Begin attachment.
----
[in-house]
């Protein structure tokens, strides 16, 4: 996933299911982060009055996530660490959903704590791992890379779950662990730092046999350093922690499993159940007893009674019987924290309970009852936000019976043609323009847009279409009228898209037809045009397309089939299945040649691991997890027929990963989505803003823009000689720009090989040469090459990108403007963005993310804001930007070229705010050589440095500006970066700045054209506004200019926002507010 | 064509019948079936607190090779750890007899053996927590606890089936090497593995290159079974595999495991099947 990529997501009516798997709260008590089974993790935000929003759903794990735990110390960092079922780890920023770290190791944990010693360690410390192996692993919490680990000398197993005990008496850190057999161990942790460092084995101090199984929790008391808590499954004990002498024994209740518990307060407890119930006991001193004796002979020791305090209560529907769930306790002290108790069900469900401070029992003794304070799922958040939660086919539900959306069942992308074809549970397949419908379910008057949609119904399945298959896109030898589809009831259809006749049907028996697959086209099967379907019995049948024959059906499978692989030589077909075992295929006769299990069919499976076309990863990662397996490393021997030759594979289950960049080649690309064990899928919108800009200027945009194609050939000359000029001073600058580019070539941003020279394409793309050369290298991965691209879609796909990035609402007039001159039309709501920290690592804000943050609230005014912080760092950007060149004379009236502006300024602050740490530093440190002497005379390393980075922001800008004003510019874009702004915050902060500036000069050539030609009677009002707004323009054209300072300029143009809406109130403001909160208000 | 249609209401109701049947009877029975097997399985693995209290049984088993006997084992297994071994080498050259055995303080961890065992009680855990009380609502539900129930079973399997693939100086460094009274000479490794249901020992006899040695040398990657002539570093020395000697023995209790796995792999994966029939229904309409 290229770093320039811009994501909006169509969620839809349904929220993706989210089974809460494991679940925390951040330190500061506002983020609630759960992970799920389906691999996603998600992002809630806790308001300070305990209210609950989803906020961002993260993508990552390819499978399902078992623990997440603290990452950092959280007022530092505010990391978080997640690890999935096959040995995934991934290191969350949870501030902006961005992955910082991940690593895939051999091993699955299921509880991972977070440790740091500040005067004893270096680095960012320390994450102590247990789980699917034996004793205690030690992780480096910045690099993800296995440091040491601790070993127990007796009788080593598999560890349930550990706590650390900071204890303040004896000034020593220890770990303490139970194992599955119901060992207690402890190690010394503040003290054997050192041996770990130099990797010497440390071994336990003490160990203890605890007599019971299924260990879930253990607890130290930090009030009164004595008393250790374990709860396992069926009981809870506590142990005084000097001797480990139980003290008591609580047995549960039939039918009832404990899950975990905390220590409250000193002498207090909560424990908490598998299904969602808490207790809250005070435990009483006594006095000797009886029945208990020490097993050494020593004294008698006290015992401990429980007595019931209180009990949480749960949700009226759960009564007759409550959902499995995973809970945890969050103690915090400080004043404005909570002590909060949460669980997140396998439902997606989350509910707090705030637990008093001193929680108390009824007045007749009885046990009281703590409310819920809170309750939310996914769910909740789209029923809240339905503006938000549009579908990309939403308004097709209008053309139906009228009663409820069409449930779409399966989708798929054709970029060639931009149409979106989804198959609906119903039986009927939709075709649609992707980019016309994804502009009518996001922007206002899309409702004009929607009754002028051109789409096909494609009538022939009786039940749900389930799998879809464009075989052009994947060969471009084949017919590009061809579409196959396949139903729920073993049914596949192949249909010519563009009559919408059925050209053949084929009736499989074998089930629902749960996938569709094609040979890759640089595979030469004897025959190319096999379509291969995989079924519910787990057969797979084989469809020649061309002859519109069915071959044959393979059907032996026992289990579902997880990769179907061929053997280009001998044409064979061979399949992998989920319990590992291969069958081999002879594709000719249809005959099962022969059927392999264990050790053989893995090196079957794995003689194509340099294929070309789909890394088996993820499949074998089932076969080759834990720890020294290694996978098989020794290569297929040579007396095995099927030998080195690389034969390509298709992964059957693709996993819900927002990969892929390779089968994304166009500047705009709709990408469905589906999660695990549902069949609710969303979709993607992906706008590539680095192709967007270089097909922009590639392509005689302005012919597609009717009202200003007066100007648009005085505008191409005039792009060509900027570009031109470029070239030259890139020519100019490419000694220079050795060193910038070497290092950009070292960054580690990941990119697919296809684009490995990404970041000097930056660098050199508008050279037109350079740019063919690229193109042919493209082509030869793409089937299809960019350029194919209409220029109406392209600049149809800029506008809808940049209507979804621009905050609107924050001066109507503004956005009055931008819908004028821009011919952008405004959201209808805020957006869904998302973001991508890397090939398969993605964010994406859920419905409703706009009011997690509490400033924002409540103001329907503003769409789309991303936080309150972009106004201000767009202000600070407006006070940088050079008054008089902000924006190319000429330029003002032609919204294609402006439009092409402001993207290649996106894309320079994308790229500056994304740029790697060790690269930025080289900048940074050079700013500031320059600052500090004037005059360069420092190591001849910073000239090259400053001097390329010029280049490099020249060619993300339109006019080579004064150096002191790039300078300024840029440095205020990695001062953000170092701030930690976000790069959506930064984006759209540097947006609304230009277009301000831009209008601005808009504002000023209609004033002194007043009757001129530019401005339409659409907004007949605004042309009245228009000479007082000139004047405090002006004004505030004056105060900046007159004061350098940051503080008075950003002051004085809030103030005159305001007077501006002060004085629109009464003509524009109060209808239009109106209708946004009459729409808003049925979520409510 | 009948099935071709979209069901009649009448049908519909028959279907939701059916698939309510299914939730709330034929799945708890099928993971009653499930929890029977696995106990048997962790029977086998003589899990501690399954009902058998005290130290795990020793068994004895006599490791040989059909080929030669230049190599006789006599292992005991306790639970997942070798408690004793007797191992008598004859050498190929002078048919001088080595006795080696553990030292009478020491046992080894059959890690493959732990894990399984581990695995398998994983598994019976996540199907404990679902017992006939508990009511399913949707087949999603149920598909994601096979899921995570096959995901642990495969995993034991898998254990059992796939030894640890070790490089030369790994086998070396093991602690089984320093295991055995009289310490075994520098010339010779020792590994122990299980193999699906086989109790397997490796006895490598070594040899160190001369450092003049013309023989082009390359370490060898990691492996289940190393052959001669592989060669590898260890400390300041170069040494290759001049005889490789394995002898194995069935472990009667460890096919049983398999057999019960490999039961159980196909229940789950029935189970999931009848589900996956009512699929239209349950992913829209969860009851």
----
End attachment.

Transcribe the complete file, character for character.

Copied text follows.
[in-house]
């Protein structure tokens, strides 16, 4: 996933299911982060009055996530660490959903704590791992890379779950662990730092046999350093922690499993159940007893009674019987924290309970009852936000019976043609323009847009279409009228898209037809045009397309089939299945040649691991997890027929990963989505803003823009000689720009090989040469090459990108403007963005993310804001930007070229705010050589440095500006970066700045054209506004200019926002507010 | 064509019948079936607190090779750890007899053996927590606890089936090497593995290159079974595999495991099947 990529997501009516798997709260008590089974993790935000929003759903794990735990110390960092079922780890920023770290190791944990010693360690410390192996692993919490680990000398197993005990008496850190057999161990942790460092084995101090199984929790008391808590499954004990002498024994209740518990307060407890119930006991001193004796002979020791305090209560529907769930306790002290108790069900469900401070029992003794304070799922958040939660086919539900959306069942992308074809549970397949419908379910008057949609119904399945298959896109030898589809009831259809006749049907028996697959086209099967379907019995049948024959059906499978692989030589077909075992295929006769299990069919499976076309990863990662397996490393021997030759594979289950960049080649690309064990899928919108800009200027945009194609050939000359000029001073600058580019070539941003020279394409793309050369290298991965691209879609796909990035609402007039001159039309709501920290690592804000943050609230005014912080760092950007060149004379009236502006300024602050740490530093440190002497005379390393980075922001800008004003510019874009702004915050902060500036000069050539030609009677009002707004323009054209300072300029143009809406109130403001909160208000 | 249609209401109701049947009877029975097997399985693995209290049984088993006997084992297994071994080498050259055995303080961890065992009680855990009380609502539900129930079973399997693939100086460094009274000479490794249901020992006899040695040398990657002539570093020395000697023995209790796995792999994966029939229904309409 290229770093320039811009994501909006169509969620839809349904929220993706989210089974809460494991679940925390951040330190500061506002983020609630759960992970799920389906691999996603998600992002809630806790308001300070305990209210609950989803906020961002993260993508990552390819499978399902078992623990997440603290990452950092959280007022530092505010990391978080997640690890999935096959040995995934991934290191969350949870501030902006961005992955910082991940690593895939051999091993699955299921509880991972977070440790740091500040005067004893270096680095960012320390994450102590247990789980699917034996004793205690030690992780480096910045690099993800296995440091040491601790070993127990007796009788080593598999560890349930550990706590650390900071204890303040004896000034020593220890770990303490139970194992599955119901060992207690402890190690010394503040003290054997050192041996770990130099990797010497440390071994336990003490160990203890605890007599019971299924260990879930253990607890130290930090009030009164004595008393250790374990709860396992069926009981809870506590142990005084000097001797480990139980003290008591609580047995549960039939039918009832404990899950975990905390220590409250000193002498207090909560424990908490598998299904969602808490207790809250005070435990009483006594006095000797009886029945208990020490097993050494020593004294008698006290015992401990429980007595019931209180009990949480749960949700009226759960009564007759409550959902499995995973809970945890969050103690915090400080004043404005909570002590909060949460669980997140396998439902997606989350509910707090705030637990008093001193929680108390009824007045007749009885046990009281703590409310819920809170309750939310996914769910909740789209029923809240339905503006938000549009579908990309939403308004097709209008053309139906009228009663409820069409449930779409399966989708798929054709970029060639931009149409979106989804198959609906119903039986009927939709075709649609992707980019016309994804502009009518996001922007206002899309409702004009929607009754002028051109789409096909494609009538022939009786039940749900389930799998879809464009075989052009994947060969471009084949017919590009061809579409196959396949139903729920073993049914596949192949249909010519563009009559919408059925050209053949084929009736499989074998089930629902749960996938569709094609040979890759640089595979030469004897025959190319096999379509291969995989079924519910787990057969797979084989469809020649061309002859519109069915071959044959393979059907032996026992289990579902997880990769179907061929053997280009001998044409064979061979399949992998989920319990590992291969069958081999002879594709000719249809005959099962022969059927392999264990050790053989893995090196079957794995003689194509340099294929070309789909890394088996993820499949074998089932076969080759834990720890020294290694996978098989020794290569297929040579007396095995099927030998080195690389034969390509298709992964059957693709996993819900927002990969892929390779089968994304166009500047705009709709990408469905589906999660695990549902069949609710969303979709993607992906706008590539680095192709967007270089097909922009590639392509005689302005012919597609009717009202200003007066100007648009005085505008191409005039792009060509900027570009031109470029070239030259890139020519100019490419000694220079050795060193910038070497290092950009070292960054580690990941990119697919296809684009490995990404970041000097930056660098050199508008050279037109350079740019063919690229193109042919493209082509030869793409089937299809960019350029194919209409220029109406392209600049149809800029506008809808940049209507979804621009905050609107924050001066109507503004956005009055931008819908004028821009011919952008405004959201209808805020957006869904998302973001991508890397090939398969993605964010994406859920419905409703706009009011997690509490400033924002409540103001329907503003769409789309991303936080309150972009106004201000767009202000600070407006006070940088050079008054008089902000924006190319000429330029003002032609919204294609402006439009092409402001993207290649996106894309320079994308790229500056994304740029790697060790690269930025080289900048940074050079700013500031320059600052500090004037005059360069420092190591001849910073000239090259400053001097390329010029280049490099020249060619993300339109006019080579004064150096002191790039300078300024840029440095205020990695001062953000170092701030930690976000790069959506930064984006759209540097947006609304230009277009301000831009209008601005808009504002000023209609004033002194007043009757001129530019401005339409659409907004007949605004042309009245228009000479007082000139004047405090002006004004505030004056105060900046007159004061350098940051503080008075950003002051004085809030103030005159305001007077501006002060004085629109009464003509524009109060209808239009109106209708946004009459729409808003049925979520409510 | 009948099935071709979209069901009649009448049908519909028959279907939701059916698939309510299914939730709330034929799945708890099928993971009653499930929890029977696995106990048997962790029977086998003589899990501690399954009902058998005290130290795990020793068994004895006599490791040989059909080929030669230049190599006789006599292992005991306790639970997942070798408690004793007797191992008598004859050498190929002078048919001088080595006795080696553990030292009478020491046992080894059959890690493959732990894990399984581990695995398998994983598994019976996540199907404990679902017992006939508990009511399913949707087949999603149920598909994601096979899921995570096959995901642990495969995993034991898998254990059992796939030894640890070790490089030369790994086998070396093991602690089984320093295991055995009289310490075994520098010339010779020792590994122990299980193999699906086989109790397997490796006895490598070594040899160190001369450092003049013309023989082009390359370490060898990691492996289940190393052959001669592989060669590898260890400390300041170069040494290759001049005889490789394995002898194995069935472990009667460890096919049983398999057999019960490999039961159980196909229940789950029935189970999931009848589900996956009512699929239209349950992913829209969860009851």